The healthy human heart is a hard-working muscle: Beating just over 100,000 beats per day, it pumps five quarts of blood per minute - enough to fill three supertankers worth of blood over the course of an average person's lifetime.
Like any other mechanical pump, the heart is made up of various components, including different kinds of proteins. One of those proteins, a "molecular motor" called cardiac myosin (there are several varieties of myosin), plays a crucial role. A myosin molecule can oscillate lengthwise, contracting and relaxing by turns. It's the coordinated oscillations of myriad cardiac myosin molecules that are, in the aggregate, responsible for the heartbeat.
Defective cardiac myosin exacts a severe medical price. Hypertrophic cardiomyopathy, caused by mutations in a gene encoding cardiac myosin, occurs in at least one in 500 people and is a leading cause of heart failure in the United States and worldwide. It's also the primary cause of sudden deaths due to heart attack in people under age 30.
A mutation known as R403Q, identified a couple of decades ago, ranks among the nastiest and most widely studied of literally hundreds of cardiac-myosin mutations. The general thinking has been that the mutation results in a "gain of function," meaning stronger-than-normal myosin contractility.
Now, researchers under the direction of Stanford biochemist Jim Spudich, PhD, have for the first time been able to look at the effects of this mutation in human cardiac myosin as opposed to animal models. Spudich, whom I wrote up in 2012 as the winner of that year's prestigious Lasker Award for Basic Medical Research, is a pioneer in the analysis of myosin and its associated motility-related proteins. Integrating approaches drawn from cell physiology, physics, biochemistry, structural biology and genetics, Spudich and his colleagues have developed methods of measuring the exact amount of energy consumed in each contraction of a single molecule of myosin. (In my 2012 Lasker Award write-up, I explained myosin's critical involvement not only in heartbeat but also in all muscular movement and, indeed, all transport of molecular materiel within every living plant or animal cell.)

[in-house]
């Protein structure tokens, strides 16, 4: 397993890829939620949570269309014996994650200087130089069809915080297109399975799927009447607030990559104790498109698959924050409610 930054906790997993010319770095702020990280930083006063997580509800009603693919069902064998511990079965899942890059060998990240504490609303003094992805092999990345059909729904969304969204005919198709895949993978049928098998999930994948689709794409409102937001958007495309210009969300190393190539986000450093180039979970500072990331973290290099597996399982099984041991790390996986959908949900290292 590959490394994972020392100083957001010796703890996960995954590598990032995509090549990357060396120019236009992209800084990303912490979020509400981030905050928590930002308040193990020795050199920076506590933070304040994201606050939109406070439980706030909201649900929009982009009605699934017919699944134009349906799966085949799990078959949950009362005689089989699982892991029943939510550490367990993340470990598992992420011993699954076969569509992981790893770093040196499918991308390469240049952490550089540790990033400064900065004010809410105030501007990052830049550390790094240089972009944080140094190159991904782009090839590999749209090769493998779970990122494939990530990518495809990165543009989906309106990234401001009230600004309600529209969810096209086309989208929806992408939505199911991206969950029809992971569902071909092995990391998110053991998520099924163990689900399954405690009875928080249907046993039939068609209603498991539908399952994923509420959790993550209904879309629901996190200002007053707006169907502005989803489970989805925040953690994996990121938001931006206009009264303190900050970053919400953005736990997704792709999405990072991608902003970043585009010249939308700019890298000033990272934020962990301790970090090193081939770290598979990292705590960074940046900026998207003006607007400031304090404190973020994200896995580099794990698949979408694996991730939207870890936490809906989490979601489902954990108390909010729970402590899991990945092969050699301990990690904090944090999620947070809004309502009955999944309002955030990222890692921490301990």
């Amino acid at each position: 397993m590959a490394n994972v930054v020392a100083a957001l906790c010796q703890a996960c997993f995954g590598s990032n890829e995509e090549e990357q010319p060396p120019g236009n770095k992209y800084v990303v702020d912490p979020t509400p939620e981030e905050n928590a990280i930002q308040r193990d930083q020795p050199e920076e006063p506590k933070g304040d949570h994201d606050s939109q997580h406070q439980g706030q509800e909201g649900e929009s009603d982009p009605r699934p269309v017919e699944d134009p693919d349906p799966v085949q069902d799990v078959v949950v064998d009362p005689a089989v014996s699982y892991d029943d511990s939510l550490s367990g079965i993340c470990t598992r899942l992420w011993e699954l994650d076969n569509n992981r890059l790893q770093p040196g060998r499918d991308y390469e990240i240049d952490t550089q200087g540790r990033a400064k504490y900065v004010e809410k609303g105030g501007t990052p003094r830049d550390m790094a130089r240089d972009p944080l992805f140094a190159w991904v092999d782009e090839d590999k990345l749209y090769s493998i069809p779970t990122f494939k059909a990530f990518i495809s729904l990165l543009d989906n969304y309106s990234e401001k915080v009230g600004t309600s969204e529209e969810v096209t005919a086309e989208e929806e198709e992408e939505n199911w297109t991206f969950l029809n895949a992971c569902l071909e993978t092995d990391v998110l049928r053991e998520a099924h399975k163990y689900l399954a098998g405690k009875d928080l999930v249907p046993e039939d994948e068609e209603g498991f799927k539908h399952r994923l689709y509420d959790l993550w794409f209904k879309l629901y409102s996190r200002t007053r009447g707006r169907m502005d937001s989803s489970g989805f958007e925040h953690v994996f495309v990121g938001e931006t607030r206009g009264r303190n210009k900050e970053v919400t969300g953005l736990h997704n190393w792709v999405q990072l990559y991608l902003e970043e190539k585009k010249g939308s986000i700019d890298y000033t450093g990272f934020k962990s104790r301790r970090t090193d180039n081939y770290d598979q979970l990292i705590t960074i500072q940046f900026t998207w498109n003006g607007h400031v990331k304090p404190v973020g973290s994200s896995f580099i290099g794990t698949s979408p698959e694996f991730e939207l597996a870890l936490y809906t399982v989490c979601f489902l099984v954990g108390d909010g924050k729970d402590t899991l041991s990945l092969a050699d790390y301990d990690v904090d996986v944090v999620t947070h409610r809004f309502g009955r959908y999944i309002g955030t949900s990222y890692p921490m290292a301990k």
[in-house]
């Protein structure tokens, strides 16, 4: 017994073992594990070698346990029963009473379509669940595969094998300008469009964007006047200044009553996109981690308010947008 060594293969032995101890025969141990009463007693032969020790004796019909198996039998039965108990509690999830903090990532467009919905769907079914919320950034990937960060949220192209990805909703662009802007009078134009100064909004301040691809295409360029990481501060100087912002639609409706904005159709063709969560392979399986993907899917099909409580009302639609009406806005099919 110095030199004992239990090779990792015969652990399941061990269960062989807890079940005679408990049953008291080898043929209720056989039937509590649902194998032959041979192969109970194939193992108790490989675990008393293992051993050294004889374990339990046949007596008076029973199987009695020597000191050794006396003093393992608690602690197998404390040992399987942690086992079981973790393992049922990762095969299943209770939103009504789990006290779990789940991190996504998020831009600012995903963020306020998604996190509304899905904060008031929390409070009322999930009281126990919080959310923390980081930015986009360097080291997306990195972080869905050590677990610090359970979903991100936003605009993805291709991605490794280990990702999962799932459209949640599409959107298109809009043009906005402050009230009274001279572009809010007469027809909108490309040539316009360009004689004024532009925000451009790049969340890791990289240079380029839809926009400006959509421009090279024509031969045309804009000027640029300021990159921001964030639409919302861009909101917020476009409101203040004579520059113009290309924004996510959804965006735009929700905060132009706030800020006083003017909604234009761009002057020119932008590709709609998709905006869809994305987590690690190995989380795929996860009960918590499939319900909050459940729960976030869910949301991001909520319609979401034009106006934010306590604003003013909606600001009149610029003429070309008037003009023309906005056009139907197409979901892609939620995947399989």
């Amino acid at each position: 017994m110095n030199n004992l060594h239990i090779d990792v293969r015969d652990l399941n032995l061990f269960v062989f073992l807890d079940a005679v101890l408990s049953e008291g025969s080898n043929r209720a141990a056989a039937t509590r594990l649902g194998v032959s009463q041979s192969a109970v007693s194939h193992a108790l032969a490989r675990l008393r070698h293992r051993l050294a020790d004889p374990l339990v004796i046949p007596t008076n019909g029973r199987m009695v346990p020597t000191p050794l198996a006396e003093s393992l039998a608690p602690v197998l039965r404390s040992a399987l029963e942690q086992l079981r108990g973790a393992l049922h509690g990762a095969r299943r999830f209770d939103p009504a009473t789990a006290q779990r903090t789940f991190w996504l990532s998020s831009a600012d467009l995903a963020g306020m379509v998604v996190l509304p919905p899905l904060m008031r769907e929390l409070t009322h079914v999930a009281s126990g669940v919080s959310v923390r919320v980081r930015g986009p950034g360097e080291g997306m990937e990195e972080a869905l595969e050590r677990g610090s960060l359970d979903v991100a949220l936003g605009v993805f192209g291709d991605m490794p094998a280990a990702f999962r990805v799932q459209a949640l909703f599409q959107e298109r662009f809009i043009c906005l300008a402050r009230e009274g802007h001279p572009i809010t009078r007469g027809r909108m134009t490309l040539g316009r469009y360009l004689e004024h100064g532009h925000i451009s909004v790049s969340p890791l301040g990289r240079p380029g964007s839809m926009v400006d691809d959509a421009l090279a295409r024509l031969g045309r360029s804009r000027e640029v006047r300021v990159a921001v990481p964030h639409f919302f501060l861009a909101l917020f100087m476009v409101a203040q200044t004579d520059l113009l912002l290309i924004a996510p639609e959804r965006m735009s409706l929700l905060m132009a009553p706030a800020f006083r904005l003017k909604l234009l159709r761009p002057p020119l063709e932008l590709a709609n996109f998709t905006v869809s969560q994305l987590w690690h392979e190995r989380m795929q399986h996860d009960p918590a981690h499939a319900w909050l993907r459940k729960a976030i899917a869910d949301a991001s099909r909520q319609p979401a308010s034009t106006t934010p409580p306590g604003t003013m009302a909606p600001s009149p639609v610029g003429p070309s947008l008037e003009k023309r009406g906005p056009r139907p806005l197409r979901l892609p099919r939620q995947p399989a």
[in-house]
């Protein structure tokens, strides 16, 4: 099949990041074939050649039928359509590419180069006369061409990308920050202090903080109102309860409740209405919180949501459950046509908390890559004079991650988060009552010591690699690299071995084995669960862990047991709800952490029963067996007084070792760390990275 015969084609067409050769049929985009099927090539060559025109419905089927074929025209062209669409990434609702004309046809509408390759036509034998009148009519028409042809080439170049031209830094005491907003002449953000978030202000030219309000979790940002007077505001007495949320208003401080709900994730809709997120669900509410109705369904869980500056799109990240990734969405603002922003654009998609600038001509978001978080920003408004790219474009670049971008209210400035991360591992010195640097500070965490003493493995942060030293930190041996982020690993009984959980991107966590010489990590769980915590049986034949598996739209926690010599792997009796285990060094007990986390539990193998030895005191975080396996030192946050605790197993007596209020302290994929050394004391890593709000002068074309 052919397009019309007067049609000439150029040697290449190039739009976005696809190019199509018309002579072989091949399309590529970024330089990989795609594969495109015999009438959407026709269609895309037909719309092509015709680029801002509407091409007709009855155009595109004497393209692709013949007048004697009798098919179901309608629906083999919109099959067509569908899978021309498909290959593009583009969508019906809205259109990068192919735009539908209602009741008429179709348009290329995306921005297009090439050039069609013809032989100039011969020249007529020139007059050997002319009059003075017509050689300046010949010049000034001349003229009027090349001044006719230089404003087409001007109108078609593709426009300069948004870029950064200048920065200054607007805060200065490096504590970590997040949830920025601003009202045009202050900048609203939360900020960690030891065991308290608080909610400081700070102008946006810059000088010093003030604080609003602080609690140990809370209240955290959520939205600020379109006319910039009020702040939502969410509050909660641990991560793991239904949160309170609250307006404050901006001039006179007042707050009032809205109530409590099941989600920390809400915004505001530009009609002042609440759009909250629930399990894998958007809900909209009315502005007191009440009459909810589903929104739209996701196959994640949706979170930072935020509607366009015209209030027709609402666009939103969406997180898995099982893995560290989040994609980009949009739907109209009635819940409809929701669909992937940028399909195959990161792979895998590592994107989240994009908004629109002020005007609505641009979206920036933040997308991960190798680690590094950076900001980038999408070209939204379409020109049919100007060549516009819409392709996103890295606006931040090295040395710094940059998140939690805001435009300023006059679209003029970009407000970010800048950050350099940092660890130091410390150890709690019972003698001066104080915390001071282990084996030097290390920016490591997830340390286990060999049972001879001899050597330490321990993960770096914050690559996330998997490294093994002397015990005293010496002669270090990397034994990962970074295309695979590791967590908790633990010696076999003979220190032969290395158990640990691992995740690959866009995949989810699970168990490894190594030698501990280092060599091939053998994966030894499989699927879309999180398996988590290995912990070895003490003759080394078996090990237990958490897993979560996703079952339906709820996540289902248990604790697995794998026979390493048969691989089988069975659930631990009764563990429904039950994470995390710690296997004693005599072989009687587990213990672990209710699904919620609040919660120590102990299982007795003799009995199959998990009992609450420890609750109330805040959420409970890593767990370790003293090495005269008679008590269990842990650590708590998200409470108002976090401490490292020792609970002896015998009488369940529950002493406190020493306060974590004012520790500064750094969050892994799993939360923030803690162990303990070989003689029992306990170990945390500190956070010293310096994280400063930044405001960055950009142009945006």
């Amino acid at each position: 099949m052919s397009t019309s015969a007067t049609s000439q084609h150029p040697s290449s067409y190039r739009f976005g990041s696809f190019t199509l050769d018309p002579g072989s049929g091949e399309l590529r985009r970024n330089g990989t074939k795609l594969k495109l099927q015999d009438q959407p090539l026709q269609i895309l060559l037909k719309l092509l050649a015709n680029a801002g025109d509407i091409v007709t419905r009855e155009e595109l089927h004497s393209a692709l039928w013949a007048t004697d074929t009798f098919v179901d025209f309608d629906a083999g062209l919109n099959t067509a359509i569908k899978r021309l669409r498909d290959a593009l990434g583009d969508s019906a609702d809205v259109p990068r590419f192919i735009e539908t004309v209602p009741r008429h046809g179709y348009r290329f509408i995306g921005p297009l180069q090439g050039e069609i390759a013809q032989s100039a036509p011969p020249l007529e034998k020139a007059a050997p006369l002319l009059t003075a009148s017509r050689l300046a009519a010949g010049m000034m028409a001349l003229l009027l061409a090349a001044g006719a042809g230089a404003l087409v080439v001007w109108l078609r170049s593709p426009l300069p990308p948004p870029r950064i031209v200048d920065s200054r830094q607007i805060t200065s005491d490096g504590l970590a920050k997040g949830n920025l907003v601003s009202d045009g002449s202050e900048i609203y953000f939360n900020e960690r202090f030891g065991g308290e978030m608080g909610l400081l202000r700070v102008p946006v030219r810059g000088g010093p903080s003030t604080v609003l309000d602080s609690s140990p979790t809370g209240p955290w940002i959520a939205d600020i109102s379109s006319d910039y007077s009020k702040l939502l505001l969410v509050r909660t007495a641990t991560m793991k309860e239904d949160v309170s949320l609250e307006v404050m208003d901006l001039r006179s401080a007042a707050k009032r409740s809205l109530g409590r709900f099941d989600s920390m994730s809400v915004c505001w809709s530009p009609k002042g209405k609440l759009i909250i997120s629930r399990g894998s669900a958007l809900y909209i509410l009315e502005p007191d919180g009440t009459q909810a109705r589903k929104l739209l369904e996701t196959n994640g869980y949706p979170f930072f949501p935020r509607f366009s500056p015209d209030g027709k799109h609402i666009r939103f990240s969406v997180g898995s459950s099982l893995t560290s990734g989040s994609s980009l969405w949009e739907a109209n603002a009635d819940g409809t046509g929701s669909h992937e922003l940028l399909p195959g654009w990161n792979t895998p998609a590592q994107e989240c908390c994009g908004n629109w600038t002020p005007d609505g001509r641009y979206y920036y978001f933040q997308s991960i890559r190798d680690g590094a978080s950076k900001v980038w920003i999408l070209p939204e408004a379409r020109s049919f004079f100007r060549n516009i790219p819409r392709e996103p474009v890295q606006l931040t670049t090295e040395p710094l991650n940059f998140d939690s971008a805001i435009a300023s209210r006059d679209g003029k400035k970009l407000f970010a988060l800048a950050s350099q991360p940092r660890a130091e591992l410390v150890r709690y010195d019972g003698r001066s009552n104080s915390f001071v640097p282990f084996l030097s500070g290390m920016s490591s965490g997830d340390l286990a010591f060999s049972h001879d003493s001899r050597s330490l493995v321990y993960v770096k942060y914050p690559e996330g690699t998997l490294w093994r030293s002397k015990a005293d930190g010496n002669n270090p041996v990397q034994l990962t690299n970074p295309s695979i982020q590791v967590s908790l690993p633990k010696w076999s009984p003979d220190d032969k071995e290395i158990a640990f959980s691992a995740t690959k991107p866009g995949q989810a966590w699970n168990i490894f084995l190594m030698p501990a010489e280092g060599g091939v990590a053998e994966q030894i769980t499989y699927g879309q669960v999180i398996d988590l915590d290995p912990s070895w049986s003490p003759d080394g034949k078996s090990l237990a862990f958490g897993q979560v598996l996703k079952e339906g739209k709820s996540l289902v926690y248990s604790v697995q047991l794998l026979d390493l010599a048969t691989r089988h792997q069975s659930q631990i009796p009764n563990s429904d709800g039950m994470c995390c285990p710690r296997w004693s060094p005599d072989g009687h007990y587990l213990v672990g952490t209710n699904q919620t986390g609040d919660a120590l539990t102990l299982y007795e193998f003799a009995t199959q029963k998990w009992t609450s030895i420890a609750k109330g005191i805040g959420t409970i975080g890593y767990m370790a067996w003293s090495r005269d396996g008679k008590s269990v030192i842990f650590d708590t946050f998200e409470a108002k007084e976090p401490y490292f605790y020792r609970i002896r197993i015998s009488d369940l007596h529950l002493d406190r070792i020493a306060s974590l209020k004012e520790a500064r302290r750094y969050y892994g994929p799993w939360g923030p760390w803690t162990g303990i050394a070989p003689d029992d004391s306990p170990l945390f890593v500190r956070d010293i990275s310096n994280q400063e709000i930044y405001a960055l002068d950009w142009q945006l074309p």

In a study published in Science Advances, Spudich's team measured the effects of the R403Q mutation at the single-molecule level and was able to demonstrate tiny, but relevant changes in the power of the mutant myosin molecule.The next step is to, in an even more sophisticated way, measure these effects in a microenvironment more closely approximating that of a living human heart.
R403Q is just the first of several hypertrophic-cardiomyopathy-inducing mutations the team is analyzing, one by one, with their state-of-the-art techniques.
Previously: Stanford molecular-motor maven Jim Spudich wins Lasker Award, Sudden cardiac death has cellular cause, say Stanford researchers and Stanford patient on having her genome sequenced: "This is the right thing to do for our family"
Photo by Sharon Sinclair